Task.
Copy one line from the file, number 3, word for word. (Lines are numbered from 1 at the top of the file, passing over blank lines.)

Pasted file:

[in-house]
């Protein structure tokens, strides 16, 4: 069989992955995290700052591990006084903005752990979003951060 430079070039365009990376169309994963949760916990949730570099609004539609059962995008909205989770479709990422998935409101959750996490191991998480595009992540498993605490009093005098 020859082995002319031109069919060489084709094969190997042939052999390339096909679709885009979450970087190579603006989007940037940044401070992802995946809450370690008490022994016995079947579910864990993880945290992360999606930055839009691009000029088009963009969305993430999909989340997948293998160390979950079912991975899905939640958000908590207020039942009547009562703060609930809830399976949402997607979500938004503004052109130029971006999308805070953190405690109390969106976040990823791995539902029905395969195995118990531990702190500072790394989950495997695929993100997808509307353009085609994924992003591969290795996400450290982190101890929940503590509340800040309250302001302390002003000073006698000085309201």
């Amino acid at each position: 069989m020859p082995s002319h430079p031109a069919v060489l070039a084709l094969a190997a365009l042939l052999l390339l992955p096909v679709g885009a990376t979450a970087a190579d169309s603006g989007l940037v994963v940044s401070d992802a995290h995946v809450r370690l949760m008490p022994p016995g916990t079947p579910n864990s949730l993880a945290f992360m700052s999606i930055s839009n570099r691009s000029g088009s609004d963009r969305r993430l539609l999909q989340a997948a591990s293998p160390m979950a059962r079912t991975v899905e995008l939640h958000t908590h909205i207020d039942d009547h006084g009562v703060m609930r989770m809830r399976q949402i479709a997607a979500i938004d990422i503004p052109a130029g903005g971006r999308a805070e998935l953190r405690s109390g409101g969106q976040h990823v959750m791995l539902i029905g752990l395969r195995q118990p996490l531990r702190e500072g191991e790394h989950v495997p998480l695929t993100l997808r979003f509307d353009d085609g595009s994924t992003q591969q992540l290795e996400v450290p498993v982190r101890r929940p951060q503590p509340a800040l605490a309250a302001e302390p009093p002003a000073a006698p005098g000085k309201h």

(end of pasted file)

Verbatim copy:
């Amino acid at each position: 069989m020859p082995s002319h430079p031109a069919v060489l070039a084709l094969a190997a365009l042939l052999l390339l992955p096909v679709g885009a990376t979450a970087a190579d169309s603006g989007l940037v994963v940044s401070d992802a995290h995946v809450r370690l949760m008490p022994p016995g916990t079947p579910n864990s949730l993880a945290f992360m700052s999606i930055s839009n570099r691009s000029g088009s609004d963009r969305r993430l539609l999909q989340a997948a591990s293998p160390m979950a059962r079912t991975v899905e995008l939640h958000t908590h909205i207020d039942d009547h006084g009562v703060m609930r989770m809830r399976q949402i479709a997607a979500i938004d990422i503004p052109a130029g903005g971006r999308a805070e998935l953190r405690s109390g409101g969106q976040h990823v959750m791995l539902i029905g752990l395969r195995q118990p996490l531990r702190e500072g191991e790394h989950v495997p998480l695929t993100l997808r979003f509307d353009d085609g595009s994924t992003q591969q992540l290795e996400v450290p498993v982190r101890r929940p951060q503590p509340a800040l605490a309250a302001e302390p009093p002003a000073a006698p005098g000085k309201h």